Sources of Change

As the way we live changes, so does the way we work.

In envisioning the careers of 2030, we asked ourselves what major forces would drive change in how and where we work over the next two decades. We also thought about what industries and sectors might be most impacted by these changes, and what those changes might look like. These sources of change could either be societal or natural.

The sources of change we considered when envisioning the careers of 2030 were:

Aging and Demographic Changes

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Populations all over the world are aging, and Canada is no exception. As Statistics Canada reports, birth rates are declining while people are living longer. By 2030, Canada will have more people over the age of 65 than ever before.

As a result, Canada’s workforce will shrink and we will spend a lot of time and money caring for Canadian seniors, in both public settings and at home. We imagined jobs that met these new needs, especially in the healthcare sector. The declining workforce and need for increased productivity may lead to more automation. As the real number of workers drops, technology will likely displace some of the workforce. Solving the problem of a smaller workforce with more automation and dependence on technology will have major impacts, especially in the area of immigration and human migration.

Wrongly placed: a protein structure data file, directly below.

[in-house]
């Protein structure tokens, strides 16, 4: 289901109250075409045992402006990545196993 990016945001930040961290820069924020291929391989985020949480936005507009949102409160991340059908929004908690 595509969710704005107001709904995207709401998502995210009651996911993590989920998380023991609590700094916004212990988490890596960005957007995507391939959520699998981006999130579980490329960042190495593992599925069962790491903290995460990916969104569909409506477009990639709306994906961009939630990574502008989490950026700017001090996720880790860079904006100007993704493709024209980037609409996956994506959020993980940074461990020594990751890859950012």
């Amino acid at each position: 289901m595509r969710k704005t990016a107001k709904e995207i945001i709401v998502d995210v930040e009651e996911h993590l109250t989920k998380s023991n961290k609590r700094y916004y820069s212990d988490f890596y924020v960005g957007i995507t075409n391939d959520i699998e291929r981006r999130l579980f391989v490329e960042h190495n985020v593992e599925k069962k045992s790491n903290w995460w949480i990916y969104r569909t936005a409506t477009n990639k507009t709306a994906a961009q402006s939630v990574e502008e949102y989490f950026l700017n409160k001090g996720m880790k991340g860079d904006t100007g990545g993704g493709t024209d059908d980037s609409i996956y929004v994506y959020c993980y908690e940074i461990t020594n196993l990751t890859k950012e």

By 2030, Canada will have more people over the age of 65 than ever before.

 

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Climate Change and Energy

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The future of work in Canada is tied to both the future of energy and of the climate. On one hand, Canada’s oil sands and natural gas operations have maintained the country’s position as an energy powerhouse. On the other hand, the impact of climate change and the diminishing supply of non-renewable resources will increase the appeal of any environmentally friendly alternatives to fossil fuels. In the future, it is the renewable energy market—generating power from water, sun, and wind—that will sustain Canada’s role as an energy leader.

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Immigration and the Borderless World